A man who helped change how people find homes, employment and romance is celebrating his twenty-fifth year in San Francisco.
Originally from New Jersey, Craigslist founder Craig Newmark bounced around the East Coast as an IBM employee before moving to the Bay Area in the early 1990s. He first landed in Russian Hill, but less than a year later, he relocated to Cole Valley, where he still lives today.
In 1995, he created his eponymous message board, which still looks and operates much the same as when it first launched.
Newmark told Hoodline that he had no idea the site would reach so many people, describing its growth as "surreal."
The service launched with Newmark emailing friends and colleagues lists of local events; in 1996, he created a website for the Bay Area that expanded to cover major U.S. cities in four years. Today, the service — still privately owned — reaches 570 cities in 70 countries.
Craigslist transformed the media landscape as users moved away from newspapers to the internet to find apartments and sell used cars. According to Forbes, Newmark, 65, is now a billionaire; in 2016 alone, Craigslist took in an estimated $690 million.
In recent years, he launched Craig Newmark Philanthropies, a foundation that supports women in technology, veterans affairs, voter protection and journalism. He also helped fund the News Integrity Initiative, which works to promote news literacy and increase trust in journalism. Last month, he donated $20 million dollars to the CUNY Journalism School, which will soon bear his name.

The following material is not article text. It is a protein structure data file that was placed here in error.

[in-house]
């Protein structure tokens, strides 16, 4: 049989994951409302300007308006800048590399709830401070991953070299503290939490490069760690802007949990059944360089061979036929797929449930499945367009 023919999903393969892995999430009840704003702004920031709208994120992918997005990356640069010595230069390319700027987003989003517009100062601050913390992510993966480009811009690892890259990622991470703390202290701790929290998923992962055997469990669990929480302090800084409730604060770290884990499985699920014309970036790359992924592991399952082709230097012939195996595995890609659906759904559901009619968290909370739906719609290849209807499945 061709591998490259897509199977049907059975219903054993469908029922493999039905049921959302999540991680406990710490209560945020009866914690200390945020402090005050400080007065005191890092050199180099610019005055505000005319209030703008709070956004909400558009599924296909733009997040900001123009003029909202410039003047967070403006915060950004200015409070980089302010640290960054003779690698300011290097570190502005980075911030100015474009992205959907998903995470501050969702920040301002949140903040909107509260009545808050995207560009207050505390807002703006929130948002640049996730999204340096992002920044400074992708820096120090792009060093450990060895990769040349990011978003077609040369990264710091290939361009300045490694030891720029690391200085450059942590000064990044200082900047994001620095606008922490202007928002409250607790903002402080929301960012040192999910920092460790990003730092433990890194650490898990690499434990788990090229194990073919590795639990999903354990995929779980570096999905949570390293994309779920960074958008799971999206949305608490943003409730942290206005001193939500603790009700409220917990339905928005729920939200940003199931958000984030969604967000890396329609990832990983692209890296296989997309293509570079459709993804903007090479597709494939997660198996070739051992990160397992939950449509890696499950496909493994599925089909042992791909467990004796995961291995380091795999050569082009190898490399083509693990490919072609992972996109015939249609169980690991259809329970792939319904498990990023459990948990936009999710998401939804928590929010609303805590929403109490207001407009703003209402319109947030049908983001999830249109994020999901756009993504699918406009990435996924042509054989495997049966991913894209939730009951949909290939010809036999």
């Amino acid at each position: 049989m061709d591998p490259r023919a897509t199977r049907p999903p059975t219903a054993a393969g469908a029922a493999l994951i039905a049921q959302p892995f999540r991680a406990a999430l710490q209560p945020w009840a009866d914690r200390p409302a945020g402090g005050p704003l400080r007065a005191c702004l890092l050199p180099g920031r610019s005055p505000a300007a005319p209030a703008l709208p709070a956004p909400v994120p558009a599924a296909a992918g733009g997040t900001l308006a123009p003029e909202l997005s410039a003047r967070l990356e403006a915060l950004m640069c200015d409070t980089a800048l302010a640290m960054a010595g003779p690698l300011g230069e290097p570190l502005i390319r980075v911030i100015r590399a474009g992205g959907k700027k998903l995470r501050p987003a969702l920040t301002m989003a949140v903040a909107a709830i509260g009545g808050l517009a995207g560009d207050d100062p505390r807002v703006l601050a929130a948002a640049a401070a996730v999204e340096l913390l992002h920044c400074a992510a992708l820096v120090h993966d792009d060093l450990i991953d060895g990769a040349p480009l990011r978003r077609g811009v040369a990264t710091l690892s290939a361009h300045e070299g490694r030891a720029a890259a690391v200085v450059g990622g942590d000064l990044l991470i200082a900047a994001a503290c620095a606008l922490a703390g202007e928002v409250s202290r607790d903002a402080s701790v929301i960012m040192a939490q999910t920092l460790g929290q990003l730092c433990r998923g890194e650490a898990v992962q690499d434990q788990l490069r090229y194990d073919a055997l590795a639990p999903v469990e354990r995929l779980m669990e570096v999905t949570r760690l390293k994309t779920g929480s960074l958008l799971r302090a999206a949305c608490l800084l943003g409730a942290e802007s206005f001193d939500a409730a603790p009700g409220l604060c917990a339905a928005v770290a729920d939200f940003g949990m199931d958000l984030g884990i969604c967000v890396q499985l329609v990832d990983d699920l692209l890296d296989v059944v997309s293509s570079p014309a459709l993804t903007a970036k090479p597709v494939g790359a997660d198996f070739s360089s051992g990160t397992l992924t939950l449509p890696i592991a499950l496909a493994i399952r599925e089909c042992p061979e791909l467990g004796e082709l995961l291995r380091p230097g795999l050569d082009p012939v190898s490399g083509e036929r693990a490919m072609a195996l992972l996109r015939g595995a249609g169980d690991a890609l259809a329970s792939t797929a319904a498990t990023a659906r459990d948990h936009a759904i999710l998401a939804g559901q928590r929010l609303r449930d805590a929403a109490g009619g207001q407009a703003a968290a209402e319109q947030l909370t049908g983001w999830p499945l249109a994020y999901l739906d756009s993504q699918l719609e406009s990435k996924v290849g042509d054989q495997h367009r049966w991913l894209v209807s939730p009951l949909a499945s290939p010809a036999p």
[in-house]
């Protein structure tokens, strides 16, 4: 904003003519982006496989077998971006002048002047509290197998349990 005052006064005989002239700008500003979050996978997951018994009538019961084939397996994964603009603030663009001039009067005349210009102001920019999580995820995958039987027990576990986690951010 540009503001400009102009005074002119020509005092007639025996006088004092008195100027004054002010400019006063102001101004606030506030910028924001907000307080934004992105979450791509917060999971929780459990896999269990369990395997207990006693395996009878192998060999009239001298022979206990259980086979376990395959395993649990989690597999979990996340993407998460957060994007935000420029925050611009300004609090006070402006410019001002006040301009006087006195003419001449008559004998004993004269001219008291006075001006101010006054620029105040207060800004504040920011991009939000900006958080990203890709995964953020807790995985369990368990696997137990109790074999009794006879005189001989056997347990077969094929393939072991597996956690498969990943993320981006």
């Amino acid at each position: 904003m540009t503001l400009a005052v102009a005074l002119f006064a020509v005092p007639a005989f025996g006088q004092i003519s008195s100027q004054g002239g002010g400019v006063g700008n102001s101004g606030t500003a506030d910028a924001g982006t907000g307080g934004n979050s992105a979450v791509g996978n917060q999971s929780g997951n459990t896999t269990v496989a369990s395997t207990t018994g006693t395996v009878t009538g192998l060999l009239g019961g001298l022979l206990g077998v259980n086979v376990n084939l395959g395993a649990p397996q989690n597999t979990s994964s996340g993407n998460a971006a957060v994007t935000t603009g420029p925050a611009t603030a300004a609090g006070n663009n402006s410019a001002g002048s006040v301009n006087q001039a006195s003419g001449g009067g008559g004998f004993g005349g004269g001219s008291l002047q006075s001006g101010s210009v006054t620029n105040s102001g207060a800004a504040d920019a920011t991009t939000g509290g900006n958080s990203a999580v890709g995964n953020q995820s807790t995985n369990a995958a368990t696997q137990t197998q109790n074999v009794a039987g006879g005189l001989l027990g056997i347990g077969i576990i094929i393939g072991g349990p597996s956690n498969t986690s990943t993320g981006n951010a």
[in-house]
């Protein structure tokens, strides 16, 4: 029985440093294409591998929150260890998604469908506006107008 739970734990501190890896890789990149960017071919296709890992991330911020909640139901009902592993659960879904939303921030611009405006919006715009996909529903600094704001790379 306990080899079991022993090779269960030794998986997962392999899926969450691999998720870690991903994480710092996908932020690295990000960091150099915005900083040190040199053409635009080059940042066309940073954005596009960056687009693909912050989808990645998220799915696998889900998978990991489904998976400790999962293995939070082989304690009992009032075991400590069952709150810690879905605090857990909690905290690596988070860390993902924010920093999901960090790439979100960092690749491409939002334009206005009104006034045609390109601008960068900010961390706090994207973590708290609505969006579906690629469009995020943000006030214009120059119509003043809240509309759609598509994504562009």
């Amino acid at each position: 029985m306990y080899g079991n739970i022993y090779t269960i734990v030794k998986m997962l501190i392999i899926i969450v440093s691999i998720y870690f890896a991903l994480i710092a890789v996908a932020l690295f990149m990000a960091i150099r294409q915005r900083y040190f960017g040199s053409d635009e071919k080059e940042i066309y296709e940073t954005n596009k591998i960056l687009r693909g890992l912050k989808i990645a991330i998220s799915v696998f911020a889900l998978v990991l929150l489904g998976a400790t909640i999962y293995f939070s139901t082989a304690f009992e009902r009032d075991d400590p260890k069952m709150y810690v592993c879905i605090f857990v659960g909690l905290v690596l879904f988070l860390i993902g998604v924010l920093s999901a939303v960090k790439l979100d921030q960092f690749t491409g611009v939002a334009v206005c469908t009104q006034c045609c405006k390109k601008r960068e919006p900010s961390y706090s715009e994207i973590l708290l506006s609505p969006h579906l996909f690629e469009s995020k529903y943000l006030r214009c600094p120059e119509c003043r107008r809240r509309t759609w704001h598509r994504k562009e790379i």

Despite his wealth, he and his wife, Eileen, shop at Luke's Local, where he likes the roast chicken, and Cole Hardware, which he calls "a real neighborhood store." His regular hangout is Reverie Café, where he met his wife in 2004.
Newmark said he moved to Cole Valley in the 1990s because "it felt like a neighborhood," a vibe that persists decades later.
"I know a lot of people in the neighborhood, and sometimes, it's only by sight," he said, adding that he likes the area's central location and accessibility via the N-Judah. "When it's reliable, [it] is a great way to get around."
Newmark said his interest in promoting journalism was fueled by a high school history teacher who taught him to appreciate the Bill of Rights, due process, and the role of a free press in a democracy.
In today's political climate, "we are dealing with some really difficult problems," said Newmark, who said he's spoken to people who manage news products at Facebook and Google and has provided donations to Wikipedia that help women gain access to editorial opportunities, as some of the crowdsourced encyclopedia's users harass female editors to the point of resigning.
"That pisses me off," he said, adding that Wikipedia is working on technological solutions to deal with the issue. "They are doing the heavy lifting, I'm just helping out in a very modest way."